Now I’m sure I’m not alone in saying that I watch a lot of YouTube, and the Studio3 Wireless offer no delay on both iOS and Android. I guess this sucks if you’re a huge fan of old kung-fu movies, but this is good news for the rest of us.
How’s the active noise cancelling performance?
Editor’s note: this review will soon be updated with an isolation chart.
Now these are active noise cancelling, which is kind of the point of getting these headphones. You can turn the ANC on or off in two ways: one is by clicking the power button twice, and the other is in the actual Bluetooth settings app on iOS. On Android you don’t have this option, but ANC can be toggled if you download the Beats app. The headphones by default always have the ANC on, and it adapts to the amount of sound going on around you.
Related: Best noise cancelling headphones
The battery life is great
Beats claims a battery life of 22 hours with active noise cancelling turned on and 40 hours without. For reference, Bose claims about 20 hours of constant playback on their QC35 headphones. In our testing here we got 10 hours and 12 minutes on 100% volume with ANC turned on, so it isn’t hard to see how you could push these well beyond the 22 hours unless you want to blow out your ear drums.
Okay, now let’s talk sound
Editor’s note: this review will soon be updated with a frequency response chart.
When it comes to headphones that I’m going to be using for hours at a time on plane rides and commutes, I want three things: comfort (which I already spoke about), battery life (which is pretty good), and sound quality. If I’m taking a 20-hour plane ride, chances are that I’m going to be staring wistfully out of the window at some point, reminiscing and listening to my favorite Bon Iver song, like we all do. At that point, sound quality becomes really important.
Now, these headphones are notorious for favoring bass. The lower frequencies are heavily emphasized, to the detriment of basically everything else. The one example that I could point to, which demonstrates this perfectly, is the song Never Look Back by Slow Club which starts off with some slow finger snaps that get overtaken significantly when the bassline comes in. That really shouldn’t happen. The vocals that come in at about the same time also don’t benefit from the bump in bass. Besides just an overall lack of clarity in vocals, the underlying melody is given way more presence that it should have.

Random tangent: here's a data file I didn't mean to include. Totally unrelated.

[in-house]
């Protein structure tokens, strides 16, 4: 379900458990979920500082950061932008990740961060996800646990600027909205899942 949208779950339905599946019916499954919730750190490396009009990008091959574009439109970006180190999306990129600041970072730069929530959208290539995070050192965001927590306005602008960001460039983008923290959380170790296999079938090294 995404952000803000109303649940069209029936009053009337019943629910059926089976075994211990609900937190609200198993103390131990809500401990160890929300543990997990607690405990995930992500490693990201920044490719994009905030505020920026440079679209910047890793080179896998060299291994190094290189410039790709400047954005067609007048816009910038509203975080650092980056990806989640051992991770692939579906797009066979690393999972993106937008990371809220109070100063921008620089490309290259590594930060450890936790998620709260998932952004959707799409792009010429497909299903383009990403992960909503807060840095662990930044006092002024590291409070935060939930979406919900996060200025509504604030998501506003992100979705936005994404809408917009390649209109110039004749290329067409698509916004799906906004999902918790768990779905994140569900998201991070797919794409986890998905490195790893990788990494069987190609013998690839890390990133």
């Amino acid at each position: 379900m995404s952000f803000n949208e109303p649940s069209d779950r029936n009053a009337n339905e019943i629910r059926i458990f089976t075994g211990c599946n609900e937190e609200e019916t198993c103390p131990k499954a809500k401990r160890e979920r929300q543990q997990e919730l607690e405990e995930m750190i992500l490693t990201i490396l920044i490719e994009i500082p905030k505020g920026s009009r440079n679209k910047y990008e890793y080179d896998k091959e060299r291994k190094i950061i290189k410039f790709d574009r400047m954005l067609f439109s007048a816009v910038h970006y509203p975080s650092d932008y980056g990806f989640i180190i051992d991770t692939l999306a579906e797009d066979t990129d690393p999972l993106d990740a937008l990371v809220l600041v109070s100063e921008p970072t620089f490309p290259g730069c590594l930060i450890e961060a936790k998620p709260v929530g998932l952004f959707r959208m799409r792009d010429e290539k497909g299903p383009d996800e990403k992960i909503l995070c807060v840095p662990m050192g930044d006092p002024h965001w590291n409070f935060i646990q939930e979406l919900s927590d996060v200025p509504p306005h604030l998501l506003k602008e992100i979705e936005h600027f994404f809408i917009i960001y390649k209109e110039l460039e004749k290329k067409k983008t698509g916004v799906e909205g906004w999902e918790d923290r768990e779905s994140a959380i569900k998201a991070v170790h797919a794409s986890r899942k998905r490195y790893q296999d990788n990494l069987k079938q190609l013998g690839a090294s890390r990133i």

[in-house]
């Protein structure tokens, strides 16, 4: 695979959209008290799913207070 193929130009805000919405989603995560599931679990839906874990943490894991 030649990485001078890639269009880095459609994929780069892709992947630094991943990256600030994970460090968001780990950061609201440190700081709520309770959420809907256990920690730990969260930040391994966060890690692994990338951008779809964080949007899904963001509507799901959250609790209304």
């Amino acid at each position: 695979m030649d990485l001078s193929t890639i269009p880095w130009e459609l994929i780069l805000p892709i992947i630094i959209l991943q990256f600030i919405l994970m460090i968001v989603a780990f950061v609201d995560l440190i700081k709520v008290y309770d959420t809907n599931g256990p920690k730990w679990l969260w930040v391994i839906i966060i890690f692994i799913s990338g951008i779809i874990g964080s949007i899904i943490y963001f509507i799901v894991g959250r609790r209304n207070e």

So if you listen to the song, this will be easier to understand, but around 0:08 seconds in, the main melody comes in, which is a female vocal layered on top of another vocal singing that same melody at a lower register. With these headphones, that secondary melody is more or less equal in output to the main melody which, by definition of being a secondary melody, shouldn’t be the case.
The highs are hardly any better and feel like an afterthought. During the chorus of the song Cruel World by Dent May, the cymbals are supposed to be rhythmic in the way that they overlap each other, but they end up sounding more like more like flat hi-hats with no decay.
Beats Studio3 Wireless vs Sony WH-1000XM4
If you have $350 to spare on a pair of headphones, I definitely recommend you get the Sony WH-1000XM4 over the Beats Studio3. Their active noise cancelling performance is one of the very best available, they offer Bluetooth multipoint amongst other features, and their sound signature is much more accurate than the Studio3. If you want to save a bit of cash, go for the older Sony WH-1000XM3.
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Should you buy the Beats Studio3 Wireless?
I have a hard time recommending these. The Studio3 Wireless feel like they were haphazardly thrown together just to try and take a piece of the ANC market currently being ravaged by Bose and Sony. They offer sound significantly worse than both the QC35’s and the Sony WH-1000XM4, a build that feels like it’ll crack if you bend if too much, and, though the ANC is decent, it isn’t better than its alternatives.
I’m usually a little more lenient with Beats products because I know they’re going to sell anyway, but the Studio3 Wireless are bad. For a pair of headphones named “Studio” you should never, ever, ever use these in the studio. Save your $350, you don’t need these.